“The key to the majority opinion is that 100 years of precedent has not been overturned and that Iowa farmers are allowed to use their productive farmland because the drainage districts have been in existence since the late 1800s,” says Gary Baise, lawyer for OFW Law. “The Court gives a good description of the drainage districts and their limited powers, but more importantly, the Court restrains itself by reviewing its precedent setting cases and by limiting judicial relief.”

The Court stated clearly, “Our cases have consistently held that a drainage district is not susceptible to suit for money damages. It has no corporate existence for that purpose.” The only time drainage districts can be sued is “…to compel, complete, or correct the performance of a duty or the exercise of a power by those acting on behalf of a drainage district.” 

Not over yet

But this court battle isn’t over yet regarding whether farmers should be held accountable as point sources under the Clean Water Act.

The Iowa Supreme Court's decision on the four questions certified to it by the Federal District Court was a “significant victory for the drainage districts and a setback for DMWW,” Coppess says. The conclusions of the court, however, only applied to the state law claims. The court explicitly emphasized that its decision did not relate to the Federal claims under the Clean Water Act.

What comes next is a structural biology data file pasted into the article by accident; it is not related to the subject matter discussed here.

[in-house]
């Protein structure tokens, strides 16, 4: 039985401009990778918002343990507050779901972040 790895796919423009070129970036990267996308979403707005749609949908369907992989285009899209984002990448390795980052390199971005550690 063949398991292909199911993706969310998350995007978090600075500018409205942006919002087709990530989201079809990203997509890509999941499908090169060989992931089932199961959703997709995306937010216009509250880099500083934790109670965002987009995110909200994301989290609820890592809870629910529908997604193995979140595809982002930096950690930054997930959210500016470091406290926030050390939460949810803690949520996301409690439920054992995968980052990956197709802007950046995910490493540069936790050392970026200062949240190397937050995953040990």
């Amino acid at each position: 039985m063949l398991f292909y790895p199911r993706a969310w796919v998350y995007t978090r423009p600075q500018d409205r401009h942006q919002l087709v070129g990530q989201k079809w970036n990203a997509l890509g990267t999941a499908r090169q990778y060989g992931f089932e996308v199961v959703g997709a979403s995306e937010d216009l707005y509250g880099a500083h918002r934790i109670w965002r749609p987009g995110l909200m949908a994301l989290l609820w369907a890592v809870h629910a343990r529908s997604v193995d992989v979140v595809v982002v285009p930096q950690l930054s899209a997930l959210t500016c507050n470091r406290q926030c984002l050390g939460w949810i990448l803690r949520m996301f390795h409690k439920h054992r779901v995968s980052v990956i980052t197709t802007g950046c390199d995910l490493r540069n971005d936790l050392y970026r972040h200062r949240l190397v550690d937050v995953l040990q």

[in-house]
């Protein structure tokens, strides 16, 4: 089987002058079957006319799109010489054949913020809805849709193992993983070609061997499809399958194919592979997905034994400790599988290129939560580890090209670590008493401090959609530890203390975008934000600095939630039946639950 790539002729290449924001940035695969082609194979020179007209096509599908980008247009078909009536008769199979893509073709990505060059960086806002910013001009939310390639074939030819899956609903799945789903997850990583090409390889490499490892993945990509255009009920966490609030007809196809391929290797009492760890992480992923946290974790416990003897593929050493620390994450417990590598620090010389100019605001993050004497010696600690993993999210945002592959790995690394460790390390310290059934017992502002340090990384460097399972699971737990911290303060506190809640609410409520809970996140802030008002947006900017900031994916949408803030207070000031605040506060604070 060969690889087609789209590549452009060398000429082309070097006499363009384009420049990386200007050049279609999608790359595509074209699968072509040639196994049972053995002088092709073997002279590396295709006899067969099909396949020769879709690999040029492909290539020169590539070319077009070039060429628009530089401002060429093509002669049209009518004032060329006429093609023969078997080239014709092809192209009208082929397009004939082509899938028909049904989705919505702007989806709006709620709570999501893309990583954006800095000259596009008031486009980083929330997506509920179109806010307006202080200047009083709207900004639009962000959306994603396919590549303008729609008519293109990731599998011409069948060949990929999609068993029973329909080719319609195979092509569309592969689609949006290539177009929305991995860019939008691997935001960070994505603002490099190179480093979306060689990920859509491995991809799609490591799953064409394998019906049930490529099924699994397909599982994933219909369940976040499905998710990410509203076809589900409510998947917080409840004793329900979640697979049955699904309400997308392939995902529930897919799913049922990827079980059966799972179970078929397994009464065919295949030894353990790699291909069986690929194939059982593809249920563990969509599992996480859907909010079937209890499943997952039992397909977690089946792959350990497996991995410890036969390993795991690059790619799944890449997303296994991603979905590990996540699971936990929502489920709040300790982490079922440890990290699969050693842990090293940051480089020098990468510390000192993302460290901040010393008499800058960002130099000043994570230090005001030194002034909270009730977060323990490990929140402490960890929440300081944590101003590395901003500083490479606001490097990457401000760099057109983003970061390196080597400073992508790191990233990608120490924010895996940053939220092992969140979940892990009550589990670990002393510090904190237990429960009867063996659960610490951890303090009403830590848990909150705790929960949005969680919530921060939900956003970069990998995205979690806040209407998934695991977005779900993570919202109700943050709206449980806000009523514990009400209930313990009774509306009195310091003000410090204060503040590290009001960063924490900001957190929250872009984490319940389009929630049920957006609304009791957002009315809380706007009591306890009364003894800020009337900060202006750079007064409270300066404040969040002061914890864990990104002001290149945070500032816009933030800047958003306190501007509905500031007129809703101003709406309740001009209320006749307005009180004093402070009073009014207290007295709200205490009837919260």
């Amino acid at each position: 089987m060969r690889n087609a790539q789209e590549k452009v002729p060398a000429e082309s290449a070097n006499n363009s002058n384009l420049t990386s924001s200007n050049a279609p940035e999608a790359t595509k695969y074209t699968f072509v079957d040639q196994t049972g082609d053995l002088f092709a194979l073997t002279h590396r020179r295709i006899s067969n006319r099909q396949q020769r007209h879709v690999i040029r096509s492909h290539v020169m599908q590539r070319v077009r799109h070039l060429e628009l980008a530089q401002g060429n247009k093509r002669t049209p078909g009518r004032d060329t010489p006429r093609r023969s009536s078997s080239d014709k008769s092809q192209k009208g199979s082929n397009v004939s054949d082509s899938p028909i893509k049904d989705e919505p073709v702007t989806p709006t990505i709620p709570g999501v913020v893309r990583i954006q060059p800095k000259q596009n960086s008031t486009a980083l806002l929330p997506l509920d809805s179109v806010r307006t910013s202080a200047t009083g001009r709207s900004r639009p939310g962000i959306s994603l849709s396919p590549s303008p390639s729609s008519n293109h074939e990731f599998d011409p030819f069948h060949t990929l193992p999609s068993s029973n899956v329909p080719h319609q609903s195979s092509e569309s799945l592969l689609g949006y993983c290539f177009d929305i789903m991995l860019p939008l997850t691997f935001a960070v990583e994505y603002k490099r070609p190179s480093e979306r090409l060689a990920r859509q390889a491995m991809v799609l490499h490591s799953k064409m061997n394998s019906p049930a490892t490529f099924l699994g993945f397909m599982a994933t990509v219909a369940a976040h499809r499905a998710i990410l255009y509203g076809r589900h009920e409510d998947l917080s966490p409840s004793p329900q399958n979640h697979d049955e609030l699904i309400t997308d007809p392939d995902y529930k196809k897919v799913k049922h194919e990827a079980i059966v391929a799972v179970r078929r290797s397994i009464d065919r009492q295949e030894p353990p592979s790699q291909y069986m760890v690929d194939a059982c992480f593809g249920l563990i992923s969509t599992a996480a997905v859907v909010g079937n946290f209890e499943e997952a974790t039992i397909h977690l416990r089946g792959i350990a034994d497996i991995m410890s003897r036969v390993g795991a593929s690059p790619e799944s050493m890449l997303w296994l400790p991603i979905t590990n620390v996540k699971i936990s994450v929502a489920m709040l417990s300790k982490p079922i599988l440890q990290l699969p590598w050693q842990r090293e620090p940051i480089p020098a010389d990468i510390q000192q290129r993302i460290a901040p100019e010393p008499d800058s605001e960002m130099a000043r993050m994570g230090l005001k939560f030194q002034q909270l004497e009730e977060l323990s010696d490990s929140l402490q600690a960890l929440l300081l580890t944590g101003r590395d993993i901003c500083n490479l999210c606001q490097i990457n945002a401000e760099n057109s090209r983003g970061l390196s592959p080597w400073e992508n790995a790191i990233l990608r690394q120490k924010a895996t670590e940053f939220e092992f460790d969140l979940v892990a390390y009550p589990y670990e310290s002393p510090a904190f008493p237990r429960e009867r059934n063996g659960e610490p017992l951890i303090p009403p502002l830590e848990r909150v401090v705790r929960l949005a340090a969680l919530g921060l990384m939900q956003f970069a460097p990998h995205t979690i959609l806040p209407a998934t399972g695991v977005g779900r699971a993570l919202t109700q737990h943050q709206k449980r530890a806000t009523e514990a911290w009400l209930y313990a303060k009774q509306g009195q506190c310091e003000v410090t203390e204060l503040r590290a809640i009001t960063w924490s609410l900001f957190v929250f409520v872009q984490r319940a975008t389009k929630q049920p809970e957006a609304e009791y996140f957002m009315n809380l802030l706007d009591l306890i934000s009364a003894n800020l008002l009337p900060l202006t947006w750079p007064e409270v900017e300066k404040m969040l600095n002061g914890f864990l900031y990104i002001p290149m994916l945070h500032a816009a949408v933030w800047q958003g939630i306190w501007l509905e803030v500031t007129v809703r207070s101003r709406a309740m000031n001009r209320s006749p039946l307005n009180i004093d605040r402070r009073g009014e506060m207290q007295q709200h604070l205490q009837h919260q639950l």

“As such, the Iowa Supreme Court's decision was a victory for the drainage districts but not a complete one,” Coppess says. “It remains to be seen how the Federal court will decide on the CWA claims and DMWW's novel argument that the drainage infrastructure constitutes a point source, removing it from the agricultural storm water exemption in the statute.”

It is expected that the federal court will issue its ruling on the pending motion for summary judgment as to the claims under the CWA in the very near future. If summary judgment is not granted, the case will go to trial, which is currently scheduled for June 26, 2017. However, upon receiving the Iowa Supreme Court’s opinion, Judge Strand ordered the parties to file a joint status report indicating their positions as to if and how further proceedings should be scheduled.